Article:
Missing animals upset me. They make me worry. My mind starts to wander to the worst-case scenario.

I go back outside to get Dingo, but she is still frightened from having the dog chase her all over the yard, and she bolts into the darkness. Shit. Back inside, get the flashlight, get a bowl of food.

I spend the next hour trying to find the cat.  I call her. I shine my flashlight into hidden places, including the neighbor’s shed. I wait for the police to show up and ask me what I am doing slinking around other peoples’ yards at night. I look under bushes, cars, along fence lines, up trees.  No cat. Not even the sound of her bell. I know that she probably hasn’t gone that far–cats rarely travel great distances under these circumstances.  It’s getting late, but  I don’t want to go to sleep. I want to stay outside and stay vigilant for coyotes and run them off if they come on my side of the street (they live across the street, in the woods by the river.

But eventually, inevitably,  I can’t do it anymore. I’m too tired, too worried, too frustrated. A lot of my worry is just about the cat, but it gets confounded and conflated with other things. I’m worried about having to tell my son and daughter that Dingo has disappeared, and may or may not come back. I worry that in the turmoil of the post-divorce period that the children are still feeling a loss, and I don’t want to add another loss. I think of my life here, how there is only one thing keeping me here–my children–and that I’m not ready for more loss, either. My life isn’t that bad. I’m safe, I have a roof over my head and food in my refrigerator. A family, who although not here, is behind me every step of the way. A woman who looks after my soul and my well-being. But a lot of things have disappeared in the last while, and I’m not looking to add yet another animal companion to the mix.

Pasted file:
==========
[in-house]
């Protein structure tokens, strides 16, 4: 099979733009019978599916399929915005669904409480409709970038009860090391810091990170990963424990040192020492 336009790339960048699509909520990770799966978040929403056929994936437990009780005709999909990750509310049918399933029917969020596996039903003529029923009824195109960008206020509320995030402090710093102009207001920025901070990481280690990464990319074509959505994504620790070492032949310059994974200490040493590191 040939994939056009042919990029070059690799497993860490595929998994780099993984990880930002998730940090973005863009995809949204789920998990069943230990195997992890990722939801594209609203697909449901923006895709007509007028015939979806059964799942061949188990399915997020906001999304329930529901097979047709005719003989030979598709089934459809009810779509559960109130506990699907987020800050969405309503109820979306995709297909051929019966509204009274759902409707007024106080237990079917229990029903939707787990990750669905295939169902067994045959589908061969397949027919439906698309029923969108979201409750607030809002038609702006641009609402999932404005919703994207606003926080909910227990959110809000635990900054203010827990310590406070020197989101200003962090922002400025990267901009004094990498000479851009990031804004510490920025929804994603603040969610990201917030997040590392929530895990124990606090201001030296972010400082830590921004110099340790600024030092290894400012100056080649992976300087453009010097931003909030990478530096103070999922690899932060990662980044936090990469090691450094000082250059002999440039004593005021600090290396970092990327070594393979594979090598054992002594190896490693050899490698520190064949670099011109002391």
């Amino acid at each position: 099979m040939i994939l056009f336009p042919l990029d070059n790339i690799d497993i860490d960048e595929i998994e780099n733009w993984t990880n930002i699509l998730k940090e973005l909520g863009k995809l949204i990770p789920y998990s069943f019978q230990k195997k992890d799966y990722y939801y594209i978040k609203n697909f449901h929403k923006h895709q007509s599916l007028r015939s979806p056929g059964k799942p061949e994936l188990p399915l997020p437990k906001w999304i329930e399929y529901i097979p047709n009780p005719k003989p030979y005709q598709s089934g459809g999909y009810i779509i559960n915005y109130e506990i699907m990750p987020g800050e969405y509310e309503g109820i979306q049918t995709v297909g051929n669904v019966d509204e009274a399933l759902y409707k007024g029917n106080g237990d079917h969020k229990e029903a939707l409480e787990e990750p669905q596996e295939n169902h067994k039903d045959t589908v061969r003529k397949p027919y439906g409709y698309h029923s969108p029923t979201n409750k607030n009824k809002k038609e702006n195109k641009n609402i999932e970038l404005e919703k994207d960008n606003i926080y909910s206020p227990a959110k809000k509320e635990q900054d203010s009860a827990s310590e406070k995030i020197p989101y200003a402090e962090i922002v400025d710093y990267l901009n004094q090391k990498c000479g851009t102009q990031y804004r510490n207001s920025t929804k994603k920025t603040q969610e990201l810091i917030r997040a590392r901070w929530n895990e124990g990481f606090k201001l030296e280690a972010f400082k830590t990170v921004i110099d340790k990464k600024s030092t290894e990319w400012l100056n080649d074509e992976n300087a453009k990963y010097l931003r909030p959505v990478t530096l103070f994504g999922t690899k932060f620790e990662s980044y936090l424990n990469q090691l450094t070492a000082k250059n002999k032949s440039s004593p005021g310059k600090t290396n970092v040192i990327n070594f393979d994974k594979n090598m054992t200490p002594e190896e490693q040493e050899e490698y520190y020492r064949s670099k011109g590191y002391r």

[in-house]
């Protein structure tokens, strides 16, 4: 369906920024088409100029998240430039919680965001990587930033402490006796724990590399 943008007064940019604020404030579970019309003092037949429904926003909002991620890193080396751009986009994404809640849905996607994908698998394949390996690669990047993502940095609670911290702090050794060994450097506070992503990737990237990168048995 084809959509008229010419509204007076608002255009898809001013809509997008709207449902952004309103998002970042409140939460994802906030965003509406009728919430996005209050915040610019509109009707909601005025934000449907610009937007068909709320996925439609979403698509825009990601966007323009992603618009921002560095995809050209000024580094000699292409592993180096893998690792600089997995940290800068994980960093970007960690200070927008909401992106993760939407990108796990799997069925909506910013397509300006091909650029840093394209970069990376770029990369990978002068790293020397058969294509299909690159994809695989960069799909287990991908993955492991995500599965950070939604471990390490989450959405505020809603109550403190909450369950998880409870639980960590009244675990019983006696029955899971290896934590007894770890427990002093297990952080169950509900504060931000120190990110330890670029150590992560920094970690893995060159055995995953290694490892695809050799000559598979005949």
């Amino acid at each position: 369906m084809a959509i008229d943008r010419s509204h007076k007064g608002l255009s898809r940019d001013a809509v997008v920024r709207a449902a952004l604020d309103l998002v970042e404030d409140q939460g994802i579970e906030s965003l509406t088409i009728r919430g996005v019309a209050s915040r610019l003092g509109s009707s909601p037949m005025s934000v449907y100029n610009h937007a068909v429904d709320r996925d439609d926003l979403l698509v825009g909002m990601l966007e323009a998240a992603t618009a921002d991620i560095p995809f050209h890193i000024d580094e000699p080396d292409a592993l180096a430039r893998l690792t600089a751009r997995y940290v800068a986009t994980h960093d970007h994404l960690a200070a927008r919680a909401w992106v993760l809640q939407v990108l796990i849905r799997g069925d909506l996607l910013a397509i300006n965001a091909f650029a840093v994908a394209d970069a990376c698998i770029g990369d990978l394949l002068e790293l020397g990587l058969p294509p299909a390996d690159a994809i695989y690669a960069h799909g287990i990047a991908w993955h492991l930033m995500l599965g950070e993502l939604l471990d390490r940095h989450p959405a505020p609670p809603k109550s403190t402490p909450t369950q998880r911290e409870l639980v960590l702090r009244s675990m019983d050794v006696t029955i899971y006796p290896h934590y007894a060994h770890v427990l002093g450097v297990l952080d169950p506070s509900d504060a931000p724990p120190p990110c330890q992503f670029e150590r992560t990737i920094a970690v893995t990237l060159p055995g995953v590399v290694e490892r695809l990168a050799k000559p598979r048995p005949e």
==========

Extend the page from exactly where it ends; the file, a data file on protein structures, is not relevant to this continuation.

She came back. I woke up at 3:30 AM, went outside, and she wasn’t there. I woke up again an hour later, and as soon as I opened the door, she meowed, and ran inside, heading straight down to the basement where the food is. As I write this, she is sitting on the desk next to the computer, and when I rub her head she starts to purr.

I imagine that at some point she will again escape, and I will think, Oh no, not again. But for now I’m going to just enjoy the purring sound, and try not to think about everything else that’s going on in the world.

In the Aftermath of 9/11


While going through all the detritus that I’ve dragged from house to house (I didn’t have time to sort, but that’s a divorce story), I found a few pages from this Boston Globe from December 28, 2001.

Rudy Giuliani makes an ass of himself (again).